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Obama urges immediate action to resolve 'fiscal cliff'

(Xinhua) Updated: 2012-12-29 09:40

WASHINGTON - US President Barack Obama Friday called on US lawmakers to take "immediate action" to resolve the so-called "fiscal cliff."

Obama struck an optimistic tone at a press conference in the White House after an hour-long meeting, saying he had a "good and constructive" conversation with congressional leaders.

Obama urges immediate action to resolve 'fiscal cliff'

US President Barack Obama delivers a statement on fiscal cliff negotiations at the White House in Washington Dec 28, 2012. Obama called Friday on US lawmakers to take "immediate actions" to resolve the so-called fiscal cliff, saying he had a "good and constructive" conversation with congressional leaders. [Photo/Xinhua]

Obama hosted bipartisan leadership of the Congress, including Senate Majority Leader Harry Reid, Senate Minority Leader Mitch McConnell, House Speaker John Boehner and House Minority Leader Nancy Pelosi, the first time that Obama met these four congressional leaders to discuss the "fiscal cliff" since November.

Obama said he was "modestly optimistic" about a possible plan to avert the looming tax hike and government spending outlays cuts, adding that the dysfunction revealed by the negotiation deadlock has began to dampen business investment and consumption mood.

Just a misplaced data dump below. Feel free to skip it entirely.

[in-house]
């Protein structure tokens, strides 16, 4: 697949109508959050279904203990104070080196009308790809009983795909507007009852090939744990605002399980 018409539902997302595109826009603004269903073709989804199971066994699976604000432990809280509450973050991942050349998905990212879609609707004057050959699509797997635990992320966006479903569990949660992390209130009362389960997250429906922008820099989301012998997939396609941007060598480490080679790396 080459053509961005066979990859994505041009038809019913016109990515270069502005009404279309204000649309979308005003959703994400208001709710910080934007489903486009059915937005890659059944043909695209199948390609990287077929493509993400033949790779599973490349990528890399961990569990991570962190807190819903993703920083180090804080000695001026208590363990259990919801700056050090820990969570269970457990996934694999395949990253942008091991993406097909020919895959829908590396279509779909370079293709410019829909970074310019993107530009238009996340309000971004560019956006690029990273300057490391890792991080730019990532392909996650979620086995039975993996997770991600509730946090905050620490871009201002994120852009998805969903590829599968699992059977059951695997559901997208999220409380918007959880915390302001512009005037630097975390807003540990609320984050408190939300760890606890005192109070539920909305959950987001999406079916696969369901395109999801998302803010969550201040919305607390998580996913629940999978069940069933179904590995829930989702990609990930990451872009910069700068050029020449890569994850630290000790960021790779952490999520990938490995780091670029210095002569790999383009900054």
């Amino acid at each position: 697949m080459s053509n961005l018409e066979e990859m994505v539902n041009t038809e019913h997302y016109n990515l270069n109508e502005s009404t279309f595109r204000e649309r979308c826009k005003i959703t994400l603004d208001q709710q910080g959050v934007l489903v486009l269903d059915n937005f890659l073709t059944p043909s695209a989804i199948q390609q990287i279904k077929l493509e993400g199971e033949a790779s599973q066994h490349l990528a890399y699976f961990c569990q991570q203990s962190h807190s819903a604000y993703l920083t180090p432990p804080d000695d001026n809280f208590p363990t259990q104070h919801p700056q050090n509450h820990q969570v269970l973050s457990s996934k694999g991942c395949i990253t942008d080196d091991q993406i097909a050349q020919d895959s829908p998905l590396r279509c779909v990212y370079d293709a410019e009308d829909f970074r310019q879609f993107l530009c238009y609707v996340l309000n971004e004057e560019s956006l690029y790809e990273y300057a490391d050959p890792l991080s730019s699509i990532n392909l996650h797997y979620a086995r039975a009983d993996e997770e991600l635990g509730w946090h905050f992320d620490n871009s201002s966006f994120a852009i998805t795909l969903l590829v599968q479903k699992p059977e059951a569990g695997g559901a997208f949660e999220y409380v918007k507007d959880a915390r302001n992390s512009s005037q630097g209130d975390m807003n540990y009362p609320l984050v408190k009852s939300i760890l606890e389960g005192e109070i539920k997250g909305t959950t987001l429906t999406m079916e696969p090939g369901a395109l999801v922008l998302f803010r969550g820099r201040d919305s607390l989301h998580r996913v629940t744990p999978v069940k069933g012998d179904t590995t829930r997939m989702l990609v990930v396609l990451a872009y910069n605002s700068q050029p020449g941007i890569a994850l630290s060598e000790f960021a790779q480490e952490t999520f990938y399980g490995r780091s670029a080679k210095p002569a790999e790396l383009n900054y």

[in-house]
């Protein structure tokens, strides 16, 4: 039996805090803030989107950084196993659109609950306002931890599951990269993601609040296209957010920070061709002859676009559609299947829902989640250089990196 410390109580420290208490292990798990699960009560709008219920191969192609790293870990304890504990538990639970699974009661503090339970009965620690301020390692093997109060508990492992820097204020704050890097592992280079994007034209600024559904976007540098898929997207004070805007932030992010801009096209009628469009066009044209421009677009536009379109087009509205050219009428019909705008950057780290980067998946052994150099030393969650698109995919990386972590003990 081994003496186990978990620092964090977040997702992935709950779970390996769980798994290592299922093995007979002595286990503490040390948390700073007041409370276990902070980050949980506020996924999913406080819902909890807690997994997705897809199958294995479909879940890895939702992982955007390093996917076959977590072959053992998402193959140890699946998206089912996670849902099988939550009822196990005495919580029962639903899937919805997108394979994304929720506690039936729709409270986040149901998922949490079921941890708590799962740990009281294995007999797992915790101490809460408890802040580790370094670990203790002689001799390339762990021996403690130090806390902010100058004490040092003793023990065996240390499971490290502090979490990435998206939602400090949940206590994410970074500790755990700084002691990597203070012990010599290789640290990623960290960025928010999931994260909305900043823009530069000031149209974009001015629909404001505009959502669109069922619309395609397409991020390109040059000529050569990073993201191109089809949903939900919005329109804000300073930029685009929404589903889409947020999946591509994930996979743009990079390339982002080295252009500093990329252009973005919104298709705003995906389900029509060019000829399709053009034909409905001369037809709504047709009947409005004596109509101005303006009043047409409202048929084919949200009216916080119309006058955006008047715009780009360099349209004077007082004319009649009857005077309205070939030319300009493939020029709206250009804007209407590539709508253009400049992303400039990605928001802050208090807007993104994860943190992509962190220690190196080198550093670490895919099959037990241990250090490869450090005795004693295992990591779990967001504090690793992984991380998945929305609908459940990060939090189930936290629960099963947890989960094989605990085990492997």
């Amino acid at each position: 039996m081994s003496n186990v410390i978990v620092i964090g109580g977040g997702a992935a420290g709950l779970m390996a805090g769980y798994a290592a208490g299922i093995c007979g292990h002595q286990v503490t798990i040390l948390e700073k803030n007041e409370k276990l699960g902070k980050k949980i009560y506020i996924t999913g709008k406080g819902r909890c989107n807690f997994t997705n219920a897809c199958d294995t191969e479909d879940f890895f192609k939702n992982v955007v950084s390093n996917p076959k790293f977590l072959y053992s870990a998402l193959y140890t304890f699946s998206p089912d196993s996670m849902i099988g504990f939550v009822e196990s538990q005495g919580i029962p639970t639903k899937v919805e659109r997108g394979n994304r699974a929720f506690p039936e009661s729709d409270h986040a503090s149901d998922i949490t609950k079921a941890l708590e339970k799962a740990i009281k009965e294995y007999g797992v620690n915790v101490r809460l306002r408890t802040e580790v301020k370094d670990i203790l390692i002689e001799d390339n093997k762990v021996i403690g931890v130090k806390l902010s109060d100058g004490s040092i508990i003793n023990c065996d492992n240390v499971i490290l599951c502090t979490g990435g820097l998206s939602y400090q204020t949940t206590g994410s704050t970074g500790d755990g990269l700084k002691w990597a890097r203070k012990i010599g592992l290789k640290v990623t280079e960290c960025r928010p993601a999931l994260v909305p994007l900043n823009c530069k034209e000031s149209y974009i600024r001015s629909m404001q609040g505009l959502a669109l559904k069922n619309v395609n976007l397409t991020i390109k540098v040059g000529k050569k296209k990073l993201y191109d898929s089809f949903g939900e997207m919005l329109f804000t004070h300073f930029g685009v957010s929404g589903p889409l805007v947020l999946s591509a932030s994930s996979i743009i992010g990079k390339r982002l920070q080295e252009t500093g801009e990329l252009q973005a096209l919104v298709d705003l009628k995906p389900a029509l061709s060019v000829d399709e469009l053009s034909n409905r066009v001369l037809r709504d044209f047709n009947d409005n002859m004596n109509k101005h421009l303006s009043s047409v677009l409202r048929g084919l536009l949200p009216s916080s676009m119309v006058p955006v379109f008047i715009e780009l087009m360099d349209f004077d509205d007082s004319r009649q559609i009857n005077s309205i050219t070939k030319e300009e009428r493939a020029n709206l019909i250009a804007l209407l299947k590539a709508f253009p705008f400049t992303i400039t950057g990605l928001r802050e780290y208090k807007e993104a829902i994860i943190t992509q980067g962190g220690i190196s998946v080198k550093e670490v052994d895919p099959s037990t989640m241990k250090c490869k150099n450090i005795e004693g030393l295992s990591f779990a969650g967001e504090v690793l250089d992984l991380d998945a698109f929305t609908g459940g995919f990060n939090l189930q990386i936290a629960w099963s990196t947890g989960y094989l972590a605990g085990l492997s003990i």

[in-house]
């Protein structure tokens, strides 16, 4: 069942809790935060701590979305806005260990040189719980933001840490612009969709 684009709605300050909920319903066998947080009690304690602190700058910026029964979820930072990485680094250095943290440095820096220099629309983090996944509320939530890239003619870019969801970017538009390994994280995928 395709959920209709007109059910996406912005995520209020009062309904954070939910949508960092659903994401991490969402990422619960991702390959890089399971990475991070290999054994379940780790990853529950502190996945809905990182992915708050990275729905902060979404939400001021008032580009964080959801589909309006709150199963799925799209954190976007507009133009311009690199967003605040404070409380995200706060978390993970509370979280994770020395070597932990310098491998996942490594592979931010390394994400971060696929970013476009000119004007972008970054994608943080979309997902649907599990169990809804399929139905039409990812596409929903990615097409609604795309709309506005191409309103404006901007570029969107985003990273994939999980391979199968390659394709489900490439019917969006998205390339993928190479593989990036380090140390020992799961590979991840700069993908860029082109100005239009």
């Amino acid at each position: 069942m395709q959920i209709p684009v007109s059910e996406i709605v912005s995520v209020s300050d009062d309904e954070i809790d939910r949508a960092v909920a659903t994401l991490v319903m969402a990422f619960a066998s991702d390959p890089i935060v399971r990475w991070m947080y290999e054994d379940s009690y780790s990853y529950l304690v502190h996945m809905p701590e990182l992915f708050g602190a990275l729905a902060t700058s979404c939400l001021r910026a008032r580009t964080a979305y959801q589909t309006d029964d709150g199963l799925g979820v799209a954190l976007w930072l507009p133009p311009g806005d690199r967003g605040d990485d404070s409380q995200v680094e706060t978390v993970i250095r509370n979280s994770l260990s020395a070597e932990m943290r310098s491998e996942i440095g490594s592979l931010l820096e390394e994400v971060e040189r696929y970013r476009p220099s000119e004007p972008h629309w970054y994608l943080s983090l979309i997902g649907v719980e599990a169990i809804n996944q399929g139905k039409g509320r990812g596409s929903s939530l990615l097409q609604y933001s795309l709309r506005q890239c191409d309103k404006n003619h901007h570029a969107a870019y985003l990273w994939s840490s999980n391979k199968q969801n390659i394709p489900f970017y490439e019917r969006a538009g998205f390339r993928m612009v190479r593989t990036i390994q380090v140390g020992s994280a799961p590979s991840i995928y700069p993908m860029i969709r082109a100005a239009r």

Senate leaders were working on a possible solution to the high-stakes "fiscal cliff." If they could not find a viable plan, he would ask for a vote on his own proposal, Obama told reporters.

Obama last week called on Congress to pass a pared-down deficit reduction plan of extending the current tax rates for all but the rich with annual income above 250,000 US dollars and extending the nation's unemployment benefits for 2 million people, following the failure of the grand bargain talk with Boehner.

Unless US Congress acts by the end of the year, a combination of tax increases and sweeping spending cuts totaling about 600 billion dollars will kick in, the effects of which could thrust the economy back into recession.

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